Russia's Supreme Court has rejected an appeal of its nationwide ban on the Jehovah's Witnesses religious denomination.
The court on Monday rejected all defense motions, including one to have a religious studies scholar testify on its behalf.
The ruling means the group will have to close the doors at its headquarters in St. Petersburg and at some 395 local chapters across the country. It's properties, known as Kingdom Halls, will be handed over to the Russian government.
"While we were prepared for a negative ruling, it is still very disappointing," Jehovah's Witnesses spokesman David Semonian said. "It's very concerning that despite overwhelming evidence to the contrary, powerful elements within Russia continue to frame our organization as extremist.''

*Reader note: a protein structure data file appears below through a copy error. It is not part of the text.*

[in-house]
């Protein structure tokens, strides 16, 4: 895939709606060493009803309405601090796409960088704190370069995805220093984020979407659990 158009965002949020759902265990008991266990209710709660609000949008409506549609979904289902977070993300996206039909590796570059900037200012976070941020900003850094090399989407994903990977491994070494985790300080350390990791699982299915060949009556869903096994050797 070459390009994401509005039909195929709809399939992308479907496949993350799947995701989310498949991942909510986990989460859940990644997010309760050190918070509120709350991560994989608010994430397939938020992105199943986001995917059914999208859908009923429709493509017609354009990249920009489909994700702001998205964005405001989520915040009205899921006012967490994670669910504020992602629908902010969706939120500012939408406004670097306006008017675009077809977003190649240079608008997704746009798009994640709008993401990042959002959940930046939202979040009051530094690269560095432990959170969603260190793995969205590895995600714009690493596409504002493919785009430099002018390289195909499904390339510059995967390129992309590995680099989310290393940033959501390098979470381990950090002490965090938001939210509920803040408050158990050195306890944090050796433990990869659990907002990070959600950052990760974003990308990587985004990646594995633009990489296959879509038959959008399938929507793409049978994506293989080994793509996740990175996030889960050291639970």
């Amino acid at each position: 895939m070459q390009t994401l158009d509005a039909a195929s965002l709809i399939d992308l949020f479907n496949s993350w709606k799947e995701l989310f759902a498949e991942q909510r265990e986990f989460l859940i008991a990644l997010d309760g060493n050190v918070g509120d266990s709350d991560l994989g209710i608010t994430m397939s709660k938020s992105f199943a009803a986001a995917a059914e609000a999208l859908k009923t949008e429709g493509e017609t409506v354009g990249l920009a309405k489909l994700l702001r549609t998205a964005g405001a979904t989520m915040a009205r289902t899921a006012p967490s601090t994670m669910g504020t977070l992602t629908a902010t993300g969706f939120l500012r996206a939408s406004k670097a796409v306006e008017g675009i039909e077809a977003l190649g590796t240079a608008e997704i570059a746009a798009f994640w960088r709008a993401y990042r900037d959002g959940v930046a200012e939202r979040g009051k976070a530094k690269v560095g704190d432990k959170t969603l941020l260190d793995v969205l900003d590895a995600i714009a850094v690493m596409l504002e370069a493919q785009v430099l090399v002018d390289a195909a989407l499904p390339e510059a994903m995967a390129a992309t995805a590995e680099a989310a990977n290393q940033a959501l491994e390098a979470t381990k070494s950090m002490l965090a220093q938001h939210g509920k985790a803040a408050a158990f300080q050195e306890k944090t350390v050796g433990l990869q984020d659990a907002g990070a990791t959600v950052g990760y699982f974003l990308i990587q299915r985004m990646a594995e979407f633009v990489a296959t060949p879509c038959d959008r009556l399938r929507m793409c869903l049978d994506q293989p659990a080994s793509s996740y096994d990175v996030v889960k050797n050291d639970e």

Viktor Zhenkov, a Russian attorney for the group, said Monday's ruling would be appealed to the European Court of Human Rights, according to the Interfax news agency.
The group claims about 170,000 adherents in Russia, and an estimated 8 million followers worldwide, best known for going door-to-door looking for new converts.